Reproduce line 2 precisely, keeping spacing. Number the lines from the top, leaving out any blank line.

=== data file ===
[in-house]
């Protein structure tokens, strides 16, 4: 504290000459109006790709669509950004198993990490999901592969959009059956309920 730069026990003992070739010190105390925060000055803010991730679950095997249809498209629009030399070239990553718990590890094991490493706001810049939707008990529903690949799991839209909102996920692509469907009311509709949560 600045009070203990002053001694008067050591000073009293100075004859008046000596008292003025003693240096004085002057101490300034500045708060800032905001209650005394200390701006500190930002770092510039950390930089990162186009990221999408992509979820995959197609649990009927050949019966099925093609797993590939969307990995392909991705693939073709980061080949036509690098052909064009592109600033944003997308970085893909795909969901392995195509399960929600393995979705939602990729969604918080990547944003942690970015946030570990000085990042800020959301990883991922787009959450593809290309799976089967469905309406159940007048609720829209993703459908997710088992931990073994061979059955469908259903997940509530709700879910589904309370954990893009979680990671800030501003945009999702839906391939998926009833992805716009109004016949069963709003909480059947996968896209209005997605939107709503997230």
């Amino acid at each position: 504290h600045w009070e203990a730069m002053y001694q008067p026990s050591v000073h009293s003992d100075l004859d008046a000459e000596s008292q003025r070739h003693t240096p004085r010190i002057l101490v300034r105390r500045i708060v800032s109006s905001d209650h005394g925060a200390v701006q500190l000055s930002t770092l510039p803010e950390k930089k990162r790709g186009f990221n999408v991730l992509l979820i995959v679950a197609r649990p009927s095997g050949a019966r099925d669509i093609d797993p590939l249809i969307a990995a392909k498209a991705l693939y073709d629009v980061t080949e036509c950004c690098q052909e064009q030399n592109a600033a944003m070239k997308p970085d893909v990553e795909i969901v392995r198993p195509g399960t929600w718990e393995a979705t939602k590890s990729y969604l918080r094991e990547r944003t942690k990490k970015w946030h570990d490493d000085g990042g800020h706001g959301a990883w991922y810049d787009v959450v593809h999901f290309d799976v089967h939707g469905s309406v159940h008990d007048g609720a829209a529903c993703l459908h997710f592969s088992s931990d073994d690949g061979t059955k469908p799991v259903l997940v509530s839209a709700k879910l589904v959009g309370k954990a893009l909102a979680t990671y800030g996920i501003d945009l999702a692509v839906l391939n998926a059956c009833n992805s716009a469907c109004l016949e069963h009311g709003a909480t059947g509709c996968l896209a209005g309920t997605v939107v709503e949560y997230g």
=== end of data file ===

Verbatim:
């Protein structure tokens, strides 16, 4: 504290000459109006790709669509950004198993990490999901592969959009059956309920 730069026990003992070739010190105390925060000055803010991730679950095997249809498209629009030399070239990553718990590890094991490493706001810049939707008990529903690949799991839209909102996920692509469907009311509709949560 600045009070203990002053001694008067050591000073009293100075004859008046000596008292003025003693240096004085002057101490300034500045708060800032905001209650005394200390701006500190930002770092510039950390930089990162186009990221999408992509979820995959197609649990009927050949019966099925093609797993590939969307990995392909991705693939073709980061080949036509690098052909064009592109600033944003997308970085893909795909969901392995195509399960929600393995979705939602990729969604918080990547944003942690970015946030570990000085990042800020959301990883991922787009959450593809290309799976089967469905309406159940007048609720829209993703459908997710088992931990073994061979059955469908259903997940509530709700879910589904309370954990893009979680990671800030501003945009999702839906391939998926009833992805716009109004016949069963709003909480059947996968896209209005997605939107709503997230």